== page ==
- Darren Staples/Reuters
Kristine Johnson filed a lawsuit in Oregon against The Church of Jesus Christ of Latter-Day Saints for reporting her husband to local law enforcement after he confessed to church leaders that he had sexually abused a minor.
The lawsuit claims the Utah-based Mormon church violated “priest-penitent privilege” and seeks nearly $9.6 million in damages.
The lawsuit is a stark contrast to criticism of other religious institutions for covering up or remaining silent about cases of child molestation.
In 2016, after Kristine Johnson discovered her husband had sexually abused their underage daughter, Timothy Samuel Johnson followed the Mormon church doctrine and confessed his sins before the official church court and clergymen. The Oregon couple believed this act of contrition was confidential – until Timothy, now 47, found himself arrested, convicted and imprisoned on charges of child sex abuse.
Now, Kristine is suing the Church of Jesus Christ of Latter-Day Saints for $9.54 million for reporting her husband’s transgressions to local law enforcement, according to a lawsuit seen by Insider – a stark contrast to the silence of church leadership in cases of child molestation at other religious institutions, namely the Catholic Church.
The Church of Jesus Christ of Latter-Day Saints has 16.3 million members and over 30,00 congregations worldwide, according to the church’s website. The Johnsons were members of a congregation, also known as a ward, outside of Salem, Oregon.
The lawsuit claims that the Johnsons were told that “that whatever the scope of Mr. Johnson’s evil transgressions, the Church and its clergy will spiritually counsel Mr. Johnson to bring peace within his life and family.” However, Bill Brandt, the couple’s attorney, claims the clergy knowingly brought emotional distress and financial burden instead.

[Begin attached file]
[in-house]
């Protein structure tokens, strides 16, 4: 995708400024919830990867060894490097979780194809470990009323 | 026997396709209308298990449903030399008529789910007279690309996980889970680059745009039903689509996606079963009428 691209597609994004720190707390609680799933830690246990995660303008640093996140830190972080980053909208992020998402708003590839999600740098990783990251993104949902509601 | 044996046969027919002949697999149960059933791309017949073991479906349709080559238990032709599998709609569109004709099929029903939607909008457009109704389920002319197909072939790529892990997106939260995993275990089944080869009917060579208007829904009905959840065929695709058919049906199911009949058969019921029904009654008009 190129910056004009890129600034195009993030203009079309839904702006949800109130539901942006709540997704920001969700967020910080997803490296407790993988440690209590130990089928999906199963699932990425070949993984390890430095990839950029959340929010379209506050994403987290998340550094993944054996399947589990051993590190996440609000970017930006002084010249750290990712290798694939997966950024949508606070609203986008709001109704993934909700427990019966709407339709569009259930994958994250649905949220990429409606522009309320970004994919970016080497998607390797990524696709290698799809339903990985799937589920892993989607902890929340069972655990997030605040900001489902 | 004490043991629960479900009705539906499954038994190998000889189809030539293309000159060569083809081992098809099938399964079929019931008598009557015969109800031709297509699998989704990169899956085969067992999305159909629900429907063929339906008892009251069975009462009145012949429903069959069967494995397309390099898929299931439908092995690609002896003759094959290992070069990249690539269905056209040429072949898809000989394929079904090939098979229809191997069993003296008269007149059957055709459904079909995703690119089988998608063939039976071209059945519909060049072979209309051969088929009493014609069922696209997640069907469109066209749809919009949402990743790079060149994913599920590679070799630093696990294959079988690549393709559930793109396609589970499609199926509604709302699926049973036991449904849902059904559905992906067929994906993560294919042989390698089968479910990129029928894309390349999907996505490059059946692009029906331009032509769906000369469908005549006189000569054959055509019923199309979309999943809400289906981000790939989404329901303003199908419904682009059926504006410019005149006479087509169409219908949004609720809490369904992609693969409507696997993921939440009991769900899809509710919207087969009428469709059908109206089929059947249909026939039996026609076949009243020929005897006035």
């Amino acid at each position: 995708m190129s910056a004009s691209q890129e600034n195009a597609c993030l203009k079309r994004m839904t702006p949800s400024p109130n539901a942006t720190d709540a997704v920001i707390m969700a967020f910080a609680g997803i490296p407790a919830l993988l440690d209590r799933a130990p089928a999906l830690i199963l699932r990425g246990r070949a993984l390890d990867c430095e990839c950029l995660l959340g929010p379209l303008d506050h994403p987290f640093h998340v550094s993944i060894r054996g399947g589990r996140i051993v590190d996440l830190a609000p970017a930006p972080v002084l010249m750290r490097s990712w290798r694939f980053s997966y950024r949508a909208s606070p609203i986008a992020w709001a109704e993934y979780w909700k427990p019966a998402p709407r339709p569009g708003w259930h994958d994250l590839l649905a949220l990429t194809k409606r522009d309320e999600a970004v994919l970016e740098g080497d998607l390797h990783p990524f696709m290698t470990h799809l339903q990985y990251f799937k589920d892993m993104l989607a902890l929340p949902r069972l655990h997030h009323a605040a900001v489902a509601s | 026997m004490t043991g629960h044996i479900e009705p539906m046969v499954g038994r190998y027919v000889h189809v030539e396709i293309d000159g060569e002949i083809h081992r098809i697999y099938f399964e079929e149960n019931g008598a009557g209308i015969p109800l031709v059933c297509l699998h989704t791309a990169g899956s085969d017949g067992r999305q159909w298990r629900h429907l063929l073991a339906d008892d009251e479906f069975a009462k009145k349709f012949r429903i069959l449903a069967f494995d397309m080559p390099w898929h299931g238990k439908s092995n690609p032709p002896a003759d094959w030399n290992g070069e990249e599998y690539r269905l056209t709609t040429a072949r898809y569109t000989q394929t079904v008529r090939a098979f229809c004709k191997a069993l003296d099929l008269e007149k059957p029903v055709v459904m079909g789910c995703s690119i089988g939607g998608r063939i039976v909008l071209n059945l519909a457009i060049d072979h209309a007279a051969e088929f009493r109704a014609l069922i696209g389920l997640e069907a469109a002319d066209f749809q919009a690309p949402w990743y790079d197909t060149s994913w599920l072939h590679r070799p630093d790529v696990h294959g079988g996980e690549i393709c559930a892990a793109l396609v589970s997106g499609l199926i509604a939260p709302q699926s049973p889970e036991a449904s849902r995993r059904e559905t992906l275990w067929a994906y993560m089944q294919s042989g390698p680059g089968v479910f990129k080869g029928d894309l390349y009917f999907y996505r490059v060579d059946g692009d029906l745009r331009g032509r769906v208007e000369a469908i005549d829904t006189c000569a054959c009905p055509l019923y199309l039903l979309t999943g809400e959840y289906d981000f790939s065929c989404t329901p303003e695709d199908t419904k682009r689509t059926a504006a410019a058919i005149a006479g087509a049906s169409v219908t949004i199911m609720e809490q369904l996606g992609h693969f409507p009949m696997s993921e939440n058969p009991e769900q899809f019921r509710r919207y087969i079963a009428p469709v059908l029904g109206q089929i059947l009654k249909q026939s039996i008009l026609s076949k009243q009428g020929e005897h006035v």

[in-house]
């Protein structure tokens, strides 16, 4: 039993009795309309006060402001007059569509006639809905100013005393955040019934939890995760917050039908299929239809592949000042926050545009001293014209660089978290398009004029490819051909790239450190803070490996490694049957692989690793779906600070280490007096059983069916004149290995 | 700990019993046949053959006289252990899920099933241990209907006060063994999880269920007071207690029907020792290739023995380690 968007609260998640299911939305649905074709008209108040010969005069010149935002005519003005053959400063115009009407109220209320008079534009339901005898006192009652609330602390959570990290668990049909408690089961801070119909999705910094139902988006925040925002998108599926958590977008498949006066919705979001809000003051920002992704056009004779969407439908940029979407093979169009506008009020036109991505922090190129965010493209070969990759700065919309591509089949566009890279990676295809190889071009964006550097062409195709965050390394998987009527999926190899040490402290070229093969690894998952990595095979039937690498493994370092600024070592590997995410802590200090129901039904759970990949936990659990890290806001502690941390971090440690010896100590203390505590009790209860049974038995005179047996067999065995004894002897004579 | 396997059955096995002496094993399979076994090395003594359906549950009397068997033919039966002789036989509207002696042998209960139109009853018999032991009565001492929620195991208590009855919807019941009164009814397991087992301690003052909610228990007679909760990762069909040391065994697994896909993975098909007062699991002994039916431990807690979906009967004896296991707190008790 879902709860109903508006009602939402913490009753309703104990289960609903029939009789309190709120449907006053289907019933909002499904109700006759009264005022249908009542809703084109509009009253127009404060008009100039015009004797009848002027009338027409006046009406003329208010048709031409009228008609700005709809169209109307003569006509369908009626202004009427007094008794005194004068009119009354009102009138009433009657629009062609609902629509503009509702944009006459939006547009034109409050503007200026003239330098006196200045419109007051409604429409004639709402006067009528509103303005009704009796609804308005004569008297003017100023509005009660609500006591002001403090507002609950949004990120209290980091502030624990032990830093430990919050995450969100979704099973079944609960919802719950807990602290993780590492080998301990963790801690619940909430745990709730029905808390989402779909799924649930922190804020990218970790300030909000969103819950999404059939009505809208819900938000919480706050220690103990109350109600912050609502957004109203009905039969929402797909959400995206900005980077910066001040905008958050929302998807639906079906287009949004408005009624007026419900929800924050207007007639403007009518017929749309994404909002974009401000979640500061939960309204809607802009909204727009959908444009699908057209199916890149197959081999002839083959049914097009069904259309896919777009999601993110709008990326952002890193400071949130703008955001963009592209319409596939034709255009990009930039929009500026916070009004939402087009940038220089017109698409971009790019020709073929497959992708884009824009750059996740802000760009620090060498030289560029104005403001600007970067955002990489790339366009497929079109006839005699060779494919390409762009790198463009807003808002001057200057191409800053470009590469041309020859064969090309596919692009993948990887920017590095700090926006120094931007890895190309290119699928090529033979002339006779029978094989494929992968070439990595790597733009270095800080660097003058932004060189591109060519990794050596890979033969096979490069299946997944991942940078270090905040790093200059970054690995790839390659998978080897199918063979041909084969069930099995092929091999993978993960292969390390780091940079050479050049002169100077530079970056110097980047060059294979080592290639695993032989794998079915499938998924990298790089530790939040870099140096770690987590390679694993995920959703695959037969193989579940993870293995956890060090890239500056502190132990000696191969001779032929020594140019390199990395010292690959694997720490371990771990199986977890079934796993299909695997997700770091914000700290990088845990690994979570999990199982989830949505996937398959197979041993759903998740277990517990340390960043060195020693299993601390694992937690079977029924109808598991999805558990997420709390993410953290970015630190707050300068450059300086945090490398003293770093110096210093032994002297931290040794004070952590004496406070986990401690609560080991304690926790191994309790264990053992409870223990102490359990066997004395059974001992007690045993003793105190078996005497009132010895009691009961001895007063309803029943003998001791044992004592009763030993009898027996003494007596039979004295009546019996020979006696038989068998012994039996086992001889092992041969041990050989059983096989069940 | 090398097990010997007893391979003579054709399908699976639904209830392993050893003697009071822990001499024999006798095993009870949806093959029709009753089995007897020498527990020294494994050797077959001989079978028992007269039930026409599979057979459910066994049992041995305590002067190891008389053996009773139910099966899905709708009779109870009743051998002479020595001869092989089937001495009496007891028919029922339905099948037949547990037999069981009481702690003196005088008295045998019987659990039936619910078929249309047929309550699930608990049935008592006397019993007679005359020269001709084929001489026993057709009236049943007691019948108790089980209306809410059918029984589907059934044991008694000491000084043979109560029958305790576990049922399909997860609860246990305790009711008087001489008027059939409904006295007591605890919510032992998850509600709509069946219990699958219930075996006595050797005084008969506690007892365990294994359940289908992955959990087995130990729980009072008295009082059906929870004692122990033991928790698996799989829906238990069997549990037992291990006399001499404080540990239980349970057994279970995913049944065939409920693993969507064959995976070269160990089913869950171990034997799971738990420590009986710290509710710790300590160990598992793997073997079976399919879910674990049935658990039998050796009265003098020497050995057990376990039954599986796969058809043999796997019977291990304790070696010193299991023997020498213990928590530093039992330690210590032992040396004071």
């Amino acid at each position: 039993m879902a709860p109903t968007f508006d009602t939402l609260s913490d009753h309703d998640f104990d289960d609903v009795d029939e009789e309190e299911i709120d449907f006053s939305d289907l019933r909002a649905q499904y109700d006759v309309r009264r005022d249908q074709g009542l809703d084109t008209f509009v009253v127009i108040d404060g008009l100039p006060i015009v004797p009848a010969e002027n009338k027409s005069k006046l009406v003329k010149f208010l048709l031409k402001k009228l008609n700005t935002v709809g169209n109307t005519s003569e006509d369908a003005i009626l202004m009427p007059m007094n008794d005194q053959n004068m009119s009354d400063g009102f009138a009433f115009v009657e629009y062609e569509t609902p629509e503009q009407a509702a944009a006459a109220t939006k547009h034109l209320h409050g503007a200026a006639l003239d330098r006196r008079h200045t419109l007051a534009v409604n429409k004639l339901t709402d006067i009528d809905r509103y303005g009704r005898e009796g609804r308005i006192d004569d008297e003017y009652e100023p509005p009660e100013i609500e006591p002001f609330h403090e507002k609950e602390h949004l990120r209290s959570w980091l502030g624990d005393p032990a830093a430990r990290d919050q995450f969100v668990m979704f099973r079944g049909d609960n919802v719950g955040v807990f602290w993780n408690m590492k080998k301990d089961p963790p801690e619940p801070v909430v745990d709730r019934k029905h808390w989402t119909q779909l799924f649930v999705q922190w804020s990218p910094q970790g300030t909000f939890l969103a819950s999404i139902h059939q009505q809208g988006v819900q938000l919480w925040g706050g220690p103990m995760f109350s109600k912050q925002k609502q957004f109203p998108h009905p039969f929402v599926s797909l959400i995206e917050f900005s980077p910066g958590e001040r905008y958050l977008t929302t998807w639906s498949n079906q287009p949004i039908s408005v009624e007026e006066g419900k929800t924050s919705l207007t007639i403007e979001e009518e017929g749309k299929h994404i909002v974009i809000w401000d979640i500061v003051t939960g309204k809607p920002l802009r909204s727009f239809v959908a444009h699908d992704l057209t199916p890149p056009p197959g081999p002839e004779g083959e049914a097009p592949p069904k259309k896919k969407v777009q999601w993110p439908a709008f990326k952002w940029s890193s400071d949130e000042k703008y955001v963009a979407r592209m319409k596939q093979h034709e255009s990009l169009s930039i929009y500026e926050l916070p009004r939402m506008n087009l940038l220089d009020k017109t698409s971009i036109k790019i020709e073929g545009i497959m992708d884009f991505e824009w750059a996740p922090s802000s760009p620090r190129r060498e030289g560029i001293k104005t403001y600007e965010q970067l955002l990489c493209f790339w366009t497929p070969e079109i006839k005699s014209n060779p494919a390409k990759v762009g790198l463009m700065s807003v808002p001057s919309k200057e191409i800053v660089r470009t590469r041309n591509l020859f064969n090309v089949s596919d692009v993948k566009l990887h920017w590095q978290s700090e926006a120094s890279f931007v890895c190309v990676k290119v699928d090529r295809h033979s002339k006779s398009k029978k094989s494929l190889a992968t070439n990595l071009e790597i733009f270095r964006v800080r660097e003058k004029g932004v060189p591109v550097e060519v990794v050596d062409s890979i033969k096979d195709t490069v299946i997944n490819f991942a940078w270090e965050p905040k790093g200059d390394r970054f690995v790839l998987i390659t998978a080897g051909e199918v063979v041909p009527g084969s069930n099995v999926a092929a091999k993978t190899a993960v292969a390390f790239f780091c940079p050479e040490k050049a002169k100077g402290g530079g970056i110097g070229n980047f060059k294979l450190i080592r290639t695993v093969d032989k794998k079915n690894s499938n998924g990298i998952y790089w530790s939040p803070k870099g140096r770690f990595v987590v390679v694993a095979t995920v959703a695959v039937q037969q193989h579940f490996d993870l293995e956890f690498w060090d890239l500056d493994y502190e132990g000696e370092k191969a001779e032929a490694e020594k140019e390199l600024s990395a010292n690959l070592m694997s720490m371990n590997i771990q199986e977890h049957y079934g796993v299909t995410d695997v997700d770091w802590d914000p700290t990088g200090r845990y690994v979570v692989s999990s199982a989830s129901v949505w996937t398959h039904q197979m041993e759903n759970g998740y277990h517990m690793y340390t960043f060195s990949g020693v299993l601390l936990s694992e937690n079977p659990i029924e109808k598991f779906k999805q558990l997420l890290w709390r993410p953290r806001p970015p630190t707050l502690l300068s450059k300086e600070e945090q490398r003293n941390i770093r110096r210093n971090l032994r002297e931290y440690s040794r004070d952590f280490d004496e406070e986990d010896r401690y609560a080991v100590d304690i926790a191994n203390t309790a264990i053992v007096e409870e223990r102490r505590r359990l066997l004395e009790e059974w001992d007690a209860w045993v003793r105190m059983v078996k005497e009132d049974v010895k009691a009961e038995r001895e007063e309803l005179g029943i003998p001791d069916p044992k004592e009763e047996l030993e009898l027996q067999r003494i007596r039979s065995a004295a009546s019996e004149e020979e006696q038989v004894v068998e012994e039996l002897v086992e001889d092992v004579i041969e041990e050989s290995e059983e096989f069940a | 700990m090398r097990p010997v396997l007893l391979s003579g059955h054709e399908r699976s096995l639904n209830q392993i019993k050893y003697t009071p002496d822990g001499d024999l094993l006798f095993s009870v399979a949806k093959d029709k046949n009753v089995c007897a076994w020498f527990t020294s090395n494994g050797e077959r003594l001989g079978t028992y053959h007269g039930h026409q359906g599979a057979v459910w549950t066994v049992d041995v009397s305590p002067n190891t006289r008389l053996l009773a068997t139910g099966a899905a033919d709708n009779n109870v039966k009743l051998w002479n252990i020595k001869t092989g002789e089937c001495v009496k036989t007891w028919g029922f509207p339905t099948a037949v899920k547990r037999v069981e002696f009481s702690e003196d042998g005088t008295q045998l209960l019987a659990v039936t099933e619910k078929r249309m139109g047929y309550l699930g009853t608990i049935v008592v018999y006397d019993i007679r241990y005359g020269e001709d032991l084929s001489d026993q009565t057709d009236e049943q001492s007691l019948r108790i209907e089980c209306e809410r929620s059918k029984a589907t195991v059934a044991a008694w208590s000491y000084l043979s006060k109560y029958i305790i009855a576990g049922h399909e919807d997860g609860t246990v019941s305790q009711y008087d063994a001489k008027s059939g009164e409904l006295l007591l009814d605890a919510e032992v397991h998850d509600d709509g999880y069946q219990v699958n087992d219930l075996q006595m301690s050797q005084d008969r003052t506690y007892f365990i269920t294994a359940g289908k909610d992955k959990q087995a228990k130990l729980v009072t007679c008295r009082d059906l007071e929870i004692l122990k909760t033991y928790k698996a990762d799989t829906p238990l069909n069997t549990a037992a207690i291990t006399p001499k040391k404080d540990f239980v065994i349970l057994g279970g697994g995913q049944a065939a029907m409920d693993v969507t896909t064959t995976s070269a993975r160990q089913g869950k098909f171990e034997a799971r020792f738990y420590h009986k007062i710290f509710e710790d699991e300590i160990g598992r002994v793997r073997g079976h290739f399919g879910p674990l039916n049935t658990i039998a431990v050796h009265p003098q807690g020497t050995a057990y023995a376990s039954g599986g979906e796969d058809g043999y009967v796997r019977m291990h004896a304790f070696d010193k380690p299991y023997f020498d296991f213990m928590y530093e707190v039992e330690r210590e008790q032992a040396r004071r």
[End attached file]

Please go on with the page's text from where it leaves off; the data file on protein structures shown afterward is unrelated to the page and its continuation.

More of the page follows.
“It’s been devastating on the family,” Brandt told the Statesman Journal. “They lost a husband and a father.”
The lawsuit seeks $5.5 million for Kristine’s emotional distress and loss of income with an additional $1 million for the emotional distress for each of their four children, who are also plaintiffs in the lawsuit. (The Salt Lake City-based church is the sole defendant, but the lawsuit points to the bishop of their ward.) The Johnsons also hope to secure $40,000 for the cost of a criminal defense lawyer to represent Timothy, who pleaded guilty to four counts of second-degree sexual abuse and was sentenced to 15 years in prison.
“The plaintiffs hope to receive compensation for the family’s loss of support and loss of the societal companionship of Mr. Johnson,” Brandt added.
The lawsuit claims church leaders failed to notify the Johnsons that Samuel’s confession would be reported to local law enforcement, breaking “priest-penitent privilege” in the process, also citing a Mormon scripture that says “he who repents his sins” would be forgiven and that the “Lord [will] remember them no more.”
“Church doctrine requires that a member confess his wrongdoing and then go through what I would call a rigorous rehabilitation program. The priest-penitent privilege has been around for decades, if not centuries,” Brandt told Insider. “There is no doubt that in following Church doctrine, Mr. Johnson made his statements regarding his wrongdoing in confidence consistent with Church doctrine.”
While Oregon law requires clergy and other “mandatory reporters” to notify authorities about known or suspected instances of child abuse or neglect, the Statesman Journal points out that “confessional-style ‘clergy-penitent privilege’ are exempt to mandatory reporting laws.”
Eric Hawkins, a spokesperson for The Church of Jesus Christ of Latter-day Saints, explained to Insider that “protecting victims and ensuring proper reporting is a top priority.”
“The Church teaches that leaders and members should fulfill all legal obligations to report abuse to civil authorities. In some circumstances, those obligations may be governed by their professional duty and in others by their role as clergy. We are grateful for the efforts of law enforcement and prosecutors to investigate and pursue justice for those who were abused,” Hawkins said. The church also has a 24-hour hotline to answer questions from clergy or leadership about how to handle cases of possible sexual abuse.
In response to the reckoning of child sexual abuse cases in churches across the world, the Mormon church explicitly instructed clergy to “fulfill all legal obligations to report abuse to civil authorities” in 2018.
“No Church leader should ever dismiss a report of abuse or counsel a member not to report criminal activity,” read a statement on the Latter-Day Saint website.
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